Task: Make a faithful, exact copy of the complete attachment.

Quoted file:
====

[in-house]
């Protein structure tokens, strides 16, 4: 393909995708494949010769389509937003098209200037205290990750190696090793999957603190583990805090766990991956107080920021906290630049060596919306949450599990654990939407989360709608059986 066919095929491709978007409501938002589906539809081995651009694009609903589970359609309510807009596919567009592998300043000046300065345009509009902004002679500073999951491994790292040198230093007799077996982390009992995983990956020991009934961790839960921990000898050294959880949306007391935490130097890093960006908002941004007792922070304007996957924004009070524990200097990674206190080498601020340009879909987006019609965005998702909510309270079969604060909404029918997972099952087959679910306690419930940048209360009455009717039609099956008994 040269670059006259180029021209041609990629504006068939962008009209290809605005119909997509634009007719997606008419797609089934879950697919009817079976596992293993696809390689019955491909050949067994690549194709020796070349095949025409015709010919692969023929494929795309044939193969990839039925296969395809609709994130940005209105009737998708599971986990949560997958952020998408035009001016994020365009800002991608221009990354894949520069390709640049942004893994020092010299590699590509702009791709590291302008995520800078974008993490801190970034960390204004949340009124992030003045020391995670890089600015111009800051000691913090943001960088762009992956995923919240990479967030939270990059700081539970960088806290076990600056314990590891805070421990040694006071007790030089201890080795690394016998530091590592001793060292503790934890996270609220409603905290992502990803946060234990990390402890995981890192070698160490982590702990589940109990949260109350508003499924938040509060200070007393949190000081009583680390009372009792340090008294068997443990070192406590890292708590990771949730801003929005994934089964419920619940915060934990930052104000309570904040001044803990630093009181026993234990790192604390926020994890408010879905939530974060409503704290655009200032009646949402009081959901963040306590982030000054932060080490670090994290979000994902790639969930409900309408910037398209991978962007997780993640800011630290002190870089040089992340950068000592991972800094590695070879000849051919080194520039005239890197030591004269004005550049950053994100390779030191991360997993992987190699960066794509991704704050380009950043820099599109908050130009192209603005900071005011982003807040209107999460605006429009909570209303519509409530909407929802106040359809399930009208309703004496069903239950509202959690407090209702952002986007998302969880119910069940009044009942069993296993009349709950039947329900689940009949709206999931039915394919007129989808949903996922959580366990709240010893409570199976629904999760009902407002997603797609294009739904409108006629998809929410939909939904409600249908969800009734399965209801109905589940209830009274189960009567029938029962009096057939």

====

[in-house]
């Protein structure tokens, strides 16, 4: 393909995708494949010769389509937003098209200037205290990750190696090793999957603190583990805090766990991956107080920021906290630049060596919306949450599990654990939407989360709608059986 066919095929491709978007409501938002589906539809081995651009694009609903589970359609309510807009596919567009592998300043000046300065345009509009902004002679500073999951491994790292040198230093007799077996982390009992995983990956020991009934961790839960921990000898050294959880949306007391935490130097890093960006908002941004007792922070304007996957924004009070524990200097990674206190080498601020340009879909987006019609965005998702909510309270079969604060909404029918997972099952087959679910306690419930940048209360009455009717039609099956008994 040269670059006259180029021209041609990629504006068939962008009209290809605005119909997509634009007719997606008419797609089934879950697919009817079976596992293993696809390689019955491909050949067994690549194709020796070349095949025409015709010919692969023929494929795309044939193969990839039925296969395809609709994130940005209105009737998708599971986990949560997958952020998408035009001016994020365009800002991608221009990354894949520069390709640049942004893994020092010299590699590509702009791709590291302008995520800078974008993490801190970034960390204004949340009124992030003045020391995670890089600015111009800051000691913090943001960088762009992956995923919240990479967030939270990059700081539970960088806290076990600056314990590891805070421990040694006071007790030089201890080795690394016998530091590592001793060292503790934890996270609220409603905290992502990803946060234990990390402890995981890192070698160490982590702990589940109990949260109350508003499924938040509060200070007393949190000081009583680390009372009792340090008294068997443990070192406590890292708590990771949730801003929005994934089964419920619940915060934990930052104000309570904040001044803990630093009181026993234990790192604390926020994890408010879905939530974060409503704290655009200032009646949402009081959901963040306590982030000054932060080490670090994290979000994902790639969930409900309408910037398209991978962007997780993640800011630290002190870089040089992340950068000592991972800094590695070879000849051919080194520039005239890197030591004269004005550049950053994100390779030191991360997993992987190699960066794509991704704050380009950043820099599109908050130009192209603005900071005011982003807040209107999460605006429009909570209303519509409530909407929802106040359809399930009208309703004496069903239950509202959690407090209702952002986007998302969880119910069940009044009942069993296993009349709950039947329900689940009949709206999931039915394919007129989808949903996922959580366990709240010893409570199976629904999760009902407002997603797609294009739904409108006629998809929410939909939904409600249908969800009734399965209801109905589940209830009274189960009567029938029962009096057939």